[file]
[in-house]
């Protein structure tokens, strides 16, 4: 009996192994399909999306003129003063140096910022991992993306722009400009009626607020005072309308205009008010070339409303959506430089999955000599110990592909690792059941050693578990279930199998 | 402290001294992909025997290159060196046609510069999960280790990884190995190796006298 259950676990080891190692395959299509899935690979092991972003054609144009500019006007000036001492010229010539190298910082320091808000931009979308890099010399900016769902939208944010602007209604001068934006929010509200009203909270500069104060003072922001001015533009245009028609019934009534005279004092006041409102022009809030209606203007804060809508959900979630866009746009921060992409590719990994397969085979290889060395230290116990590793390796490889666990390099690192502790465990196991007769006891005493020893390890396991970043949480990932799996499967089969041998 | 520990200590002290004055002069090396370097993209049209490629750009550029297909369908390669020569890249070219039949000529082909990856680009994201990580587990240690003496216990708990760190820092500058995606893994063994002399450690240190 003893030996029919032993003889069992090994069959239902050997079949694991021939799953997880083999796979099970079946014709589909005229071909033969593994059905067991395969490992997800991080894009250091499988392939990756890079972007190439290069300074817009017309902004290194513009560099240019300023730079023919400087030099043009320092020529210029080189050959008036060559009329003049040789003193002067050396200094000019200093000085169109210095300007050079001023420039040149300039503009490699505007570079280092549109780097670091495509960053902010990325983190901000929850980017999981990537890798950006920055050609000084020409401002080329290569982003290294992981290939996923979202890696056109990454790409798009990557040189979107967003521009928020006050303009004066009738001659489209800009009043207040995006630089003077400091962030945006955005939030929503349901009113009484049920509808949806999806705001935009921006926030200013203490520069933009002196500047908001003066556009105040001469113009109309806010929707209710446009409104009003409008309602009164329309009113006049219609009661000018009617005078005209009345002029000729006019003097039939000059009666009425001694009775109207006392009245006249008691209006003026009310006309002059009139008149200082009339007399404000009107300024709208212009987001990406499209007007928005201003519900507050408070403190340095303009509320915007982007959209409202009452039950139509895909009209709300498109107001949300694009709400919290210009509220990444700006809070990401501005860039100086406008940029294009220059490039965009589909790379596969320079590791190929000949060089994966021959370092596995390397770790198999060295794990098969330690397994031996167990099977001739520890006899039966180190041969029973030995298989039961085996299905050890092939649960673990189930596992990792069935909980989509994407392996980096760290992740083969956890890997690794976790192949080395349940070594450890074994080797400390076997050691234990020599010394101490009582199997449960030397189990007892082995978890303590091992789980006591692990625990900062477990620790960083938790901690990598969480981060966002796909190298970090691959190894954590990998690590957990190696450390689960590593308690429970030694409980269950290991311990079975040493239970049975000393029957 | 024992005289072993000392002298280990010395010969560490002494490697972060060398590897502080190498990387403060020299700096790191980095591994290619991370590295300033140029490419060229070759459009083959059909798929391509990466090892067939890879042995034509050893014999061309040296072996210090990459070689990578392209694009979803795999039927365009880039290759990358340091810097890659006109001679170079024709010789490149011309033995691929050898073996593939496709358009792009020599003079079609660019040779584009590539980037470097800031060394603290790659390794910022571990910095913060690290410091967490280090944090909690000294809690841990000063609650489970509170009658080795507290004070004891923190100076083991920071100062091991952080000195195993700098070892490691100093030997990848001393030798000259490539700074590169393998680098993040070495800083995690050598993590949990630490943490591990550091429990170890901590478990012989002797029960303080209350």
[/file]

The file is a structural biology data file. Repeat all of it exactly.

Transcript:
[in-house]
């Protein structure tokens, strides 16, 4: 009996192994399909999306003129003063140096910022991992993306722009400009009626607020005072309308205009008010070339409303959506430089999955000599110990592909690792059941050693578990279930199998 | 402290001294992909025997290159060196046609510069999960280790990884190995190796006298 259950676990080891190692395959299509899935690979092991972003054609144009500019006007000036001492010229010539190298910082320091808000931009979308890099010399900016769902939208944010602007209604001068934006929010509200009203909270500069104060003072922001001015533009245009028609019934009534005279004092006041409102022009809030209606203007804060809508959900979630866009746009921060992409590719990994397969085979290889060395230290116990590793390796490889666990390099690192502790465990196991007769006891005493020893390890396991970043949480990932799996499967089969041998 | 520990200590002290004055002069090396370097993209049209490629750009550029297909369908390669020569890249070219039949000529082909990856680009994201990580587990240690003496216990708990760190820092500058995606893994063994002399450690240190 003893030996029919032993003889069992090994069959239902050997079949694991021939799953997880083999796979099970079946014709589909005229071909033969593994059905067991395969490992997800991080894009250091499988392939990756890079972007190439290069300074817009017309902004290194513009560099240019300023730079023919400087030099043009320092020529210029080189050959008036060559009329003049040789003193002067050396200094000019200093000085169109210095300007050079001023420039040149300039503009490699505007570079280092549109780097670091495509960053902010990325983190901000929850980017999981990537890798950006920055050609000084020409401002080329290569982003290294992981290939996923979202890696056109990454790409798009990557040189979107967003521009928020006050303009004066009738001659489209800009009043207040995006630089003077400091962030945006955005939030929503349901009113009484049920509808949806999806705001935009921006926030200013203490520069933009002196500047908001003066556009105040001469113009109309806010929707209710446009409104009003409008309602009164329309009113006049219609009661000018009617005078005209009345002029000729006019003097039939000059009666009425001694009775109207006392009245006249008691209006003026009310006309002059009139008149200082009339007399404000009107300024709208212009987001990406499209007007928005201003519900507050408070403190340095303009509320915007982007959209409202009452039950139509895909009209709300498109107001949300694009709400919290210009509220990444700006809070990401501005860039100086406008940029294009220059490039965009589909790379596969320079590791190929000949060089994966021959370092596995390397770790198999060295794990098969330690397994031996167990099977001739520890006899039966180190041969029973030995298989039961085996299905050890092939649960673990189930596992990792069935909980989509994407392996980096760290992740083969956890890997690794976790192949080395349940070594450890074994080797400390076997050691234990020599010394101490009582199997449960030397189990007892082995978890303590091992789980006591692990625990900062477990620790960083938790901690990598969480981060966002796909190298970090691959190894954590990998690590957990190696450390689960590593308690429970030694409980269950290991311990079975040493239970049975000393029957 | 024992005289072993000392002298280990010395010969560490002494490697972060060398590897502080190498990387403060020299700096790191980095591994290619991370590295300033140029490419060229070759459009083959059909798929391509990466090892067939890879042995034509050893014999061309040296072996210090990459070689990578392209694009979803795999039927365009880039290759990358340091810097890659006109001679170079024709010789490149011309033995691929050898073996593939496709358009792009020599003079079609660019040779584009590539980037470097800031060394603290790659390794910022571990910095913060690290410091967490280090944090909690000294809690841990000063609650489970509170009658080795507290004070004891923190100076083991920071100062091991952080000195195993700098070892490691100093030997990848001393030798000259490539700074590169393998680098993040070495800083995690050598993590949990630490943490591990550091429990170890901590478990012989002797029960303080209350």